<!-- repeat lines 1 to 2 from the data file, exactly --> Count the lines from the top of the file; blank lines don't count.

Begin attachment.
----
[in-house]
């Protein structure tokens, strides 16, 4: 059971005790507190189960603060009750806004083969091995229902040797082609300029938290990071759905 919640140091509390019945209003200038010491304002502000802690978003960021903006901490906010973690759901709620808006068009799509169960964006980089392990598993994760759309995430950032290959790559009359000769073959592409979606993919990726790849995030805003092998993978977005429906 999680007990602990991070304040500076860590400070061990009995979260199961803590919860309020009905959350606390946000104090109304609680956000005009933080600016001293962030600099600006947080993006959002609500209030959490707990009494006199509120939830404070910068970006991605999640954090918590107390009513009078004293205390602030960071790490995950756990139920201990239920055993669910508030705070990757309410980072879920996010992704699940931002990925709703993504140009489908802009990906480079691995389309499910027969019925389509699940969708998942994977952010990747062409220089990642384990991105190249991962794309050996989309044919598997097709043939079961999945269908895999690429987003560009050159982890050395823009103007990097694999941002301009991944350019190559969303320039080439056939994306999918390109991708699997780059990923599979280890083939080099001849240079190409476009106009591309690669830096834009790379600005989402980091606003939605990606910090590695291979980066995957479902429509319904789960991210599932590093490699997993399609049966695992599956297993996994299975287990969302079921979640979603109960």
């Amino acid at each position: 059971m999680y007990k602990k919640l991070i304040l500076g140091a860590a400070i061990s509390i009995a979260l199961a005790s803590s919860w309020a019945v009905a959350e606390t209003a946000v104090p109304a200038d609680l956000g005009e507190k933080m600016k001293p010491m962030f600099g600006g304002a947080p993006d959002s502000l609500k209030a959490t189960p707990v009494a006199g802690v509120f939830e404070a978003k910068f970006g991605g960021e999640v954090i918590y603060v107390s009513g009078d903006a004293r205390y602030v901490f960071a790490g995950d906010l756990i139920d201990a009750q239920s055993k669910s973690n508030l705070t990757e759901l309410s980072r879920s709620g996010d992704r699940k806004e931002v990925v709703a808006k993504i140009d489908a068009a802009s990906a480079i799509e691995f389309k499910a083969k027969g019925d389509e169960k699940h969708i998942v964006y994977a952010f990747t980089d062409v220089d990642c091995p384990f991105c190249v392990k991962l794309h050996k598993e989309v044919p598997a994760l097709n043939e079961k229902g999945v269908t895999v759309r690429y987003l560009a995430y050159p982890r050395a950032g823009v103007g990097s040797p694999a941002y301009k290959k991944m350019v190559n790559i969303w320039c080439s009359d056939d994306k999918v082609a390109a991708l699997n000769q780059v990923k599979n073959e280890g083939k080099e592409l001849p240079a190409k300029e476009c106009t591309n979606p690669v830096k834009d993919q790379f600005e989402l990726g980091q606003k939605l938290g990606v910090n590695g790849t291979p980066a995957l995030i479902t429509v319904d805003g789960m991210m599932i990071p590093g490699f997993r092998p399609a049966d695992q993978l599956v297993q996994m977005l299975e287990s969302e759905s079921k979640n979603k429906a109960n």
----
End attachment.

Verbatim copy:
[in-house]
């Protein structure tokens, strides 16, 4: 059971005790507190189960603060009750806004083969091995229902040797082609300029938290990071759905 919640140091509390019945209003200038010491304002502000802690978003960021903006901490906010973690759901709620808006068009799509169960964006980089392990598993994760759309995430950032290959790559009359000769073959592409979606993919990726790849995030805003092998993978977005429906 999680007990602990991070304040500076860590400070061990009995979260199961803590919860309020009905959350606390946000104090109304609680956000005009933080600016001293962030600099600006947080993006959002609500209030959490707990009494006199509120939830404070910068970006991605999640954090918590107390009513009078004293205390602030960071790490995950756990139920201990239920055993669910508030705070990757309410980072879920996010992704699940931002990925709703993504140009489908802009990906480079691995389309499910027969019925389509699940969708998942994977952010990747062409220089990642384990991105190249991962794309050996989309044919598997097709043939079961999945269908895999690429987003560009050159982890050395823009103007990097694999941002301009991944350019190559969303320039080439056939994306999918390109991708699997780059990923599979280890083939080099001849240079190409476009106009591309690669830096834009790379600005989402980091606003939605990606910090590695291979980066995957479902429509319904789960991210599932590093490699997993399609049966695992599956297993996994299975287990969302079921979640979603109960």